Our lungs are two large balloon-like organs inside our chest cavity, nestled behind our heart and the upper part of our stomach. Through the help of the lungs and the body’s circulatory system, oxygen is distributed to internal organs, and carbon dioxide is expelled from the body. This pair of spongy organs is normally filled with air, and not fluids. However, when fluids build up inside the lungs, it prevents the usual exchange of oxygen and carbon dioxide from happening, which can cause health problems, and even death, later on to the unlucky patient.

But why does fluid build up in the lungs in the first place? A person can have Lung Water, or pulmonary edema, when fluid builds up within the alveoli. If the fluid builds up around the lungs, then it is called pleurisy or pleural effusion.

Symptoms of Fluid Build Up in Lungs

Both pulmonary edema and pleurisy have very similar causes and symptoms, which Ecureme.com lists as the following :

* Shortness of breath;

* Inability to sleep lying flat (patient may need more than 2 pillows at the back);

* Wheezing sound when breathing;

* Wet gurgling sounds in the chest;

* Coughing up pinkish or blood-tinged frothy mucus;

* Weakness;

* Fatigue;

* Anxiety and restlessness;

* Pounding or racing heart rate;

* Chest pain or sudden shortness of breath at night waking the patient up;

* Breathing may completely stop for a few seconds during sleep (apnea);

* Swelling (fluid build-up) in the feet and ankles; and

* Fever and other symptoms may occur according to the specific etiology.

Fluid in Lungs Why Does Fluid Build Up In The Lungs?

Causes of Fluid Build-Up

One health problem that can cause fluid build-up in the lungs is a heart ailment. A weak heart can cause circulation problems. When the heart fails to pump enough blood, pressure builds up in the blood vessels around the lungs.  As this pressure rises, blood gradually seeps from the capillaries, which are tiny blood vessels, into the alveoli in the lungs. Enough blood seepage can result to Lung Water, or pulmonary edema.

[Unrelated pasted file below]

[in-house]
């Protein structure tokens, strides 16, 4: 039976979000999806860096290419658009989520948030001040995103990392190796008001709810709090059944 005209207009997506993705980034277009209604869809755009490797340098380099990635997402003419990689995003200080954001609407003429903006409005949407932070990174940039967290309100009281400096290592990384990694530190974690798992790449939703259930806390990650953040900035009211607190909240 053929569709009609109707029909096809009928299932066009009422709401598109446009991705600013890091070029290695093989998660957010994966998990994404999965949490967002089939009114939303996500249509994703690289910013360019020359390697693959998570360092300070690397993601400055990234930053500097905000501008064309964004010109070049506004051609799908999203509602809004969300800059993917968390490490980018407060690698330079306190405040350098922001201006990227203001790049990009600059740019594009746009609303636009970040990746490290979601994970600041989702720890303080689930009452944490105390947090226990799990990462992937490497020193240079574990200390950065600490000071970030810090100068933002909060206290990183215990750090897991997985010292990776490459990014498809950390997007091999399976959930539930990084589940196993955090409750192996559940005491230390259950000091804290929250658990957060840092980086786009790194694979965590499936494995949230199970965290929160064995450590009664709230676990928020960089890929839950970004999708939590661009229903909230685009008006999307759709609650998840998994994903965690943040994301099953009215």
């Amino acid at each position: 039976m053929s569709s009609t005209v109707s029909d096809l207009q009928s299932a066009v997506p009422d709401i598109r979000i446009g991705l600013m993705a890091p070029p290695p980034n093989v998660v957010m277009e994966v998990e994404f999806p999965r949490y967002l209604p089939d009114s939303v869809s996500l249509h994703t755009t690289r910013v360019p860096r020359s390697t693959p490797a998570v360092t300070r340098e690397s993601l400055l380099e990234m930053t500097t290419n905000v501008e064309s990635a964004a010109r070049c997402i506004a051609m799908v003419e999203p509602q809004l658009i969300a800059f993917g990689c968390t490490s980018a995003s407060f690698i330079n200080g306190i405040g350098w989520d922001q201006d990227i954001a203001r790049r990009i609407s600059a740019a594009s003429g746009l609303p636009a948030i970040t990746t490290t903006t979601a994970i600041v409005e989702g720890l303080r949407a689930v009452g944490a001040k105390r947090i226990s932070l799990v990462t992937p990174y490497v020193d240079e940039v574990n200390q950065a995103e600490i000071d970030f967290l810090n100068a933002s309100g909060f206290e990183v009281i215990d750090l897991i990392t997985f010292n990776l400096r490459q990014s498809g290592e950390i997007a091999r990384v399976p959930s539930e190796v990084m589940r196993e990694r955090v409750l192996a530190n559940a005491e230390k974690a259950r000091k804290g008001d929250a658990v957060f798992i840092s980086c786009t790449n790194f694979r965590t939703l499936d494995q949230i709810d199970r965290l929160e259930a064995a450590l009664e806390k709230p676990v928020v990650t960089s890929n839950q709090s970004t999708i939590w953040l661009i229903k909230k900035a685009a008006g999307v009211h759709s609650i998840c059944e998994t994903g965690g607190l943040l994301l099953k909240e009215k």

Pulmonary edema due to bad blood circulation is often caused by high blood pressure or a heart disorder. However, fluid build-up in the lungs can also be caused by factors not connected with blood circulation or heart problems. These factors include smoking (cigarettes are really harmful to one’s health), exposure to chemicals such as chlorine, ammonia or nitrogen dioxide, working with asbestos, kidney failure, pneumonia, drug abuse, pancreatitis, and high altitude sickness.

Having fluids in one’s lungs is not a contagious condition unless it is caused by exposure to toxins. In those cases, the toxins will also affect everyone else who were exposed to them the same way as the patient.

Removing the Fluid from the Lungs

The first step in treating this condition is to remove the fluid from lungs.  This can be done by inserting a needle or tube into the lungs and use it to drain the fluid.  This process may not be necessary if the disease is diagnosed quickly and the underlying problem that is causing the leakage is solved. This usually involves addressing problems with smoking, or encouraging the patient to eat a healthy diet. In severe cases an operation or diuretics (drugs to increase urination) may be needed to remove excess fluid.

Categories: Health

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